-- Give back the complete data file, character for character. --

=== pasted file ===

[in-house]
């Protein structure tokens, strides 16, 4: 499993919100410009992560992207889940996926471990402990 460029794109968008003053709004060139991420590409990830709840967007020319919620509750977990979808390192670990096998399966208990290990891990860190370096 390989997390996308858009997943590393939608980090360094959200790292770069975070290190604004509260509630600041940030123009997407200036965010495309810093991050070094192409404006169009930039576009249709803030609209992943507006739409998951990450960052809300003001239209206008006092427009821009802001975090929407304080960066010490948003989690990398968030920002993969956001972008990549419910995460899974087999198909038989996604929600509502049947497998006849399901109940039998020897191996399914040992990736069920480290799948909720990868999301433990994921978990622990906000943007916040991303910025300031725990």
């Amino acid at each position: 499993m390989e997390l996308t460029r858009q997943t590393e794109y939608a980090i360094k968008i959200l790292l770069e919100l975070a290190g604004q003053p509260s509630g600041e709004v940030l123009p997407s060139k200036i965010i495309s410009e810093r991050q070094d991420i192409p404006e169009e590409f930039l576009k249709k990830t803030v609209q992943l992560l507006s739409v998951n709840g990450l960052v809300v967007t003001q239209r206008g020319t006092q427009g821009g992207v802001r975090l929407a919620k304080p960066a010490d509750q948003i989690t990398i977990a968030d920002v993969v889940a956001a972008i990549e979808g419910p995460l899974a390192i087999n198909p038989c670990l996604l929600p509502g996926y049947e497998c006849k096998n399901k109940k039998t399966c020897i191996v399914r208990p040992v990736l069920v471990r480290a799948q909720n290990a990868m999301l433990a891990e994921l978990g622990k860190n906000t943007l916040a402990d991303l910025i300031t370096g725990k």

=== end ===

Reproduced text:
[in-house]
């Protein structure tokens, strides 16, 4: 499993919100410009992560992207889940996926471990402990 460029794109968008003053709004060139991420590409990830709840967007020319919620509750977990979808390192670990096998399966208990290990891990860190370096 390989997390996308858009997943590393939608980090360094959200790292770069975070290190604004509260509630600041940030123009997407200036965010495309810093991050070094192409404006169009930039576009249709803030609209992943507006739409998951990450960052809300003001239209206008006092427009821009802001975090929407304080960066010490948003989690990398968030920002993969956001972008990549419910995460899974087999198909038989996604929600509502049947497998006849399901109940039998020897191996399914040992990736069920480290799948909720990868999301433990994921978990622990906000943007916040991303910025300031725990």
């Amino acid at each position: 499993m390989e997390l996308t460029r858009q997943t590393e794109y939608a980090i360094k968008i959200l790292l770069e919100l975070a290190g604004q003053p509260s509630g600041e709004v940030l123009p997407s060139k200036i965010i495309s410009e810093r991050q070094d991420i192409p404006e169009e590409f930039l576009k249709k990830t803030v609209q992943l992560l507006s739409v998951n709840g990450l960052v809300v967007t003001q239209r206008g020319t006092q427009g821009g992207v802001r975090l929407a919620k304080p960066a010490d509750q948003i989690t990398i977990a968030d920002v993969v889940a956001a972008i990549e979808g419910p995460l899974a390192i087999n198909p038989c670990l996604l929600p509502g996926y049947e497998c006849k096998n399901k109940k039998t399966c020897i191996v399914r208990p040992v990736l069920v471990r480290a799948q909720n290990a990868m999301l433990a891990e994921l978990g622990k860190n906000t943007l916040a402990d991303l910025i300031t370096g725990k």